ADOLFO BARAJAS, EMILIANO BASCO, V. HUGO JUAN-RAMÓN, and CARLOS QUARRACINO
The simple answer to both questions in the title of this paper: No. We concentrate on three key aspects of the banking system’s difficulties during the 2001-02 crisis. Two are related to bank behavior (increasing dollarization of the balance sheet and expanding exposure to the government), and the other is related to the degree by which banks were hurt by depositor preferences, specifically, the run on deposits during 2001. We find that there was substantial cross-bank variation, that is, not all banks behaved equally nor were hurt equally by the macroeconomic shocks they faced during the run-up to the crisis. Furthermore, using panel data estimation, we find that depositors were able to distinguish high-risk from low-risk banks, and that individual bank’s exposure to currency and government default risk depended on fundamentals and other bank-specific characteristics. Finally, our results have implications for the existence of market discipline in periods of stress, and for banking regulation, which may have led banks to underestimate some of the risks they incurred. IMF Staff Papers (2007) 54, 621–662. doi:10.1057/palgrave.imfsp.9450022
This paper provides evidence on the susceptibility of different types of exchange rate regimes to currency crises during 1990-2001. It explores the incidence of crises, identified as episodes of severe exchange market pressure, to seek evidence on whether pegged regimes are more crisis prone than floating regimes and on whether certain types of pegged regimes are more crisis prone than others. The paper finds that pegged regimes, as a whole, have been characterized by a higher incidence of crises than floating regimes, for countries that are more integrated with international capital markets; and that intermediate regimes (mainly soft pegs and tightly-managed floating regimes) have been more crisis prone than both hard pegs and other floating regimes-a view consistent with the bipolar view of exchange rate regimes. The degree of crisis proneness seems to be broadly similar across different types of intermediate regimes.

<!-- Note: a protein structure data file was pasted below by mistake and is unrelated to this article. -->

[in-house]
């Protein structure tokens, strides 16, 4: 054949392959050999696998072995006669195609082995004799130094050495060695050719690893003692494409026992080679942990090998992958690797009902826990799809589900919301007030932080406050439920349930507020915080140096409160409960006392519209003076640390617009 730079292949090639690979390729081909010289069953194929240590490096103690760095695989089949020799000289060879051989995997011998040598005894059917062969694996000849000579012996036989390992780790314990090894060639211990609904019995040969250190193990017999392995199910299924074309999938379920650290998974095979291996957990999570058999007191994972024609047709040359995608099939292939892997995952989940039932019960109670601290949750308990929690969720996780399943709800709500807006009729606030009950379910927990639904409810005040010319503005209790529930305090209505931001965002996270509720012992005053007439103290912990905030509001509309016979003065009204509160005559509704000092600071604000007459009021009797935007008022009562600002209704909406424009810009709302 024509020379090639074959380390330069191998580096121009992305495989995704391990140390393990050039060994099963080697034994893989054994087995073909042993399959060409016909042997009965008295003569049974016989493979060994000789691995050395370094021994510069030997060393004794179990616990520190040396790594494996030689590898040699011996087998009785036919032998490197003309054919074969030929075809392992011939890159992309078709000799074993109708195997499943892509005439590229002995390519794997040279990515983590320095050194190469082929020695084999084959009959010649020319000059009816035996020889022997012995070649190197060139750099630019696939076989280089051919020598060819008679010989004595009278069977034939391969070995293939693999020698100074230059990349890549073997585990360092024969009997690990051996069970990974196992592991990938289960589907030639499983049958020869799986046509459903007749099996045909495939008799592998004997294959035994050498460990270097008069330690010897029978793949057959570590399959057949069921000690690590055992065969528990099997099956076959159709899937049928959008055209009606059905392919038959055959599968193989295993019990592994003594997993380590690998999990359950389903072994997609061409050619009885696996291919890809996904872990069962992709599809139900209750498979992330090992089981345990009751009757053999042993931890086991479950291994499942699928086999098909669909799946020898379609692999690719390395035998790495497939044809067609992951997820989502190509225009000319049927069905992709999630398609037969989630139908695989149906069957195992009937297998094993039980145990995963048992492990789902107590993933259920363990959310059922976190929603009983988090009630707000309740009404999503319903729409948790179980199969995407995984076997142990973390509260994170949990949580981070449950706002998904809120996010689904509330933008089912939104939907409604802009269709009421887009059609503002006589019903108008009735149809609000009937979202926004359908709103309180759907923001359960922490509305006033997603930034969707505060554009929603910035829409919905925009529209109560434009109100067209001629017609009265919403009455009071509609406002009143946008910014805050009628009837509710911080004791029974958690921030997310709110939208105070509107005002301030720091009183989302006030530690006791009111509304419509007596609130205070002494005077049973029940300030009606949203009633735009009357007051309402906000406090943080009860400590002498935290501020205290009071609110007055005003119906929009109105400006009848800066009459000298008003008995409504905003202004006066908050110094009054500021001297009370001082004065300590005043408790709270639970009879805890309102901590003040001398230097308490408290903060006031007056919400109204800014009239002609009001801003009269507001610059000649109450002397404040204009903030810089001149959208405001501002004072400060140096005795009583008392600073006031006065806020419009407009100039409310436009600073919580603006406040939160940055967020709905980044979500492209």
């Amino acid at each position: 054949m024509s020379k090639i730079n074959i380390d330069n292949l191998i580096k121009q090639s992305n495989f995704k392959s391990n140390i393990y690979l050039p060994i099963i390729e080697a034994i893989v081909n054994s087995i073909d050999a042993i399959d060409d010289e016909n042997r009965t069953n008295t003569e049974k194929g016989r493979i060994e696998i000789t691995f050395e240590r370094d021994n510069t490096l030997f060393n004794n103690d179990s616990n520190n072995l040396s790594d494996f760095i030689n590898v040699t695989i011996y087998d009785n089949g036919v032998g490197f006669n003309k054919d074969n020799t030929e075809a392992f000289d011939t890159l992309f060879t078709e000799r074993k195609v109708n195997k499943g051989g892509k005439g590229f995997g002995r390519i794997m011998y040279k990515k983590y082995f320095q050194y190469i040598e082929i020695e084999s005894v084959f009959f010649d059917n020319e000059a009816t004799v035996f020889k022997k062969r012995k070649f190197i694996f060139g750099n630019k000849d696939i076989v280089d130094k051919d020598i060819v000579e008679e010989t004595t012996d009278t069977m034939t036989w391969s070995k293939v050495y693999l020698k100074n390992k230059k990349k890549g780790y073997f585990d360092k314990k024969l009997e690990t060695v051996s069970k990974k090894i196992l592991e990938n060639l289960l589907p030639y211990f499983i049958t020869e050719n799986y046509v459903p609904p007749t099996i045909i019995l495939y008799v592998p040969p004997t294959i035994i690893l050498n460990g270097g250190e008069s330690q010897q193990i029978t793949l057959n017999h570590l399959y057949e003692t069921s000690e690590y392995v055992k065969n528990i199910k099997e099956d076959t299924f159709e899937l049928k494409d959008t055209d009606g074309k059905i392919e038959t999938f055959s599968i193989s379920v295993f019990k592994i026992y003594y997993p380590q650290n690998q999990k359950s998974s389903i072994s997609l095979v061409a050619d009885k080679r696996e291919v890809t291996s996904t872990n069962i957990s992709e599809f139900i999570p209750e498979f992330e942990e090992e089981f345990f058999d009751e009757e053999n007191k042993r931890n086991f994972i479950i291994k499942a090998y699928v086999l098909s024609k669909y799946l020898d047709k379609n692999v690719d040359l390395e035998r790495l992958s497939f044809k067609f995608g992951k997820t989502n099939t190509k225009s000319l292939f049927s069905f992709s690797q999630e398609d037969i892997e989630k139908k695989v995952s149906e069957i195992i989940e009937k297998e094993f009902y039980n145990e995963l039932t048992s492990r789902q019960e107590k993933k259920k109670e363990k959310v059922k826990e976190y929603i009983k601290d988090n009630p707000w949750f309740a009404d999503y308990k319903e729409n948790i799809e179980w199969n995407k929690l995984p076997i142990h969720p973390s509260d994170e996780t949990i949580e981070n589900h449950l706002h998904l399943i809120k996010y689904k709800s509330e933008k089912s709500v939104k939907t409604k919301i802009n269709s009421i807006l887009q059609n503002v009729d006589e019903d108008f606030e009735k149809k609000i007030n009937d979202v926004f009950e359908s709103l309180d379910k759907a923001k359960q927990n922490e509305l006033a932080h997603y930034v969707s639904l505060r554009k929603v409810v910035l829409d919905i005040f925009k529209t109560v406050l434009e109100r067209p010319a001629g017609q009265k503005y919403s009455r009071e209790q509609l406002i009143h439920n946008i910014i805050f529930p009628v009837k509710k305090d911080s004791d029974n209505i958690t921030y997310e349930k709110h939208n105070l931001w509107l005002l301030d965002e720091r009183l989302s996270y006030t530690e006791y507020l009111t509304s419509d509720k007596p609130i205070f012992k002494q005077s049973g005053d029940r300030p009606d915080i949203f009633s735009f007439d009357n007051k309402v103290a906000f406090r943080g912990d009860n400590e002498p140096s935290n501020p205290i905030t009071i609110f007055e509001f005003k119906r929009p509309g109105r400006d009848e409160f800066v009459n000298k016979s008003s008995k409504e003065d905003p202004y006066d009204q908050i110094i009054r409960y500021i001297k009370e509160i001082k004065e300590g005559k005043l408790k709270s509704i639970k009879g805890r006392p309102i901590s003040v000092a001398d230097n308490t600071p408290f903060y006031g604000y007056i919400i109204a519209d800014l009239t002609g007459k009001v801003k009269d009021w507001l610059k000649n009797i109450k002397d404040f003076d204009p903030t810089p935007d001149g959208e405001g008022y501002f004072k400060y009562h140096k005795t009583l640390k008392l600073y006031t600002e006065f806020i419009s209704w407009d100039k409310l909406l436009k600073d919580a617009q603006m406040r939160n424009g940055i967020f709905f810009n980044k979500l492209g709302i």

This paper puts forward a package of proposed decisions to implement the Multilateral Debt Relief Initiative (“MDRI”) and establish the Exogenous Shocks Facility within the PRGF Trust; it also provides a Commentary on key aspects of the decisions. The proposed decisions generally reflect the overall structure and modalities that have been identified by the staff and endorsed by Executive Directors in the several meetings held to date concerning the G-8 debt relief proposal/MDRI and ESF.
This paper proposes that the Executive Board approve the disbursement of a second 6-month tranche of CCRT debt service relief to 28 of the 29 members, covering the period October 14, 2020 through April 13, 2021, given staff’s assessment that sufficient financial resources are available.2 In this context, the paper also provides brief updates for each beneficiary country on its policy responses to the pandemic and staff’s assessment of these policies and the use of resources freed up by debt service relief. It also provides an update on the finances of the CCRT and the fundraising efforts to secure adequate resources for grant assistance in the future. Based on grant pledges to date, resources are not sufficient to extend CCRT relief beyond the proposed second sixth-month period.
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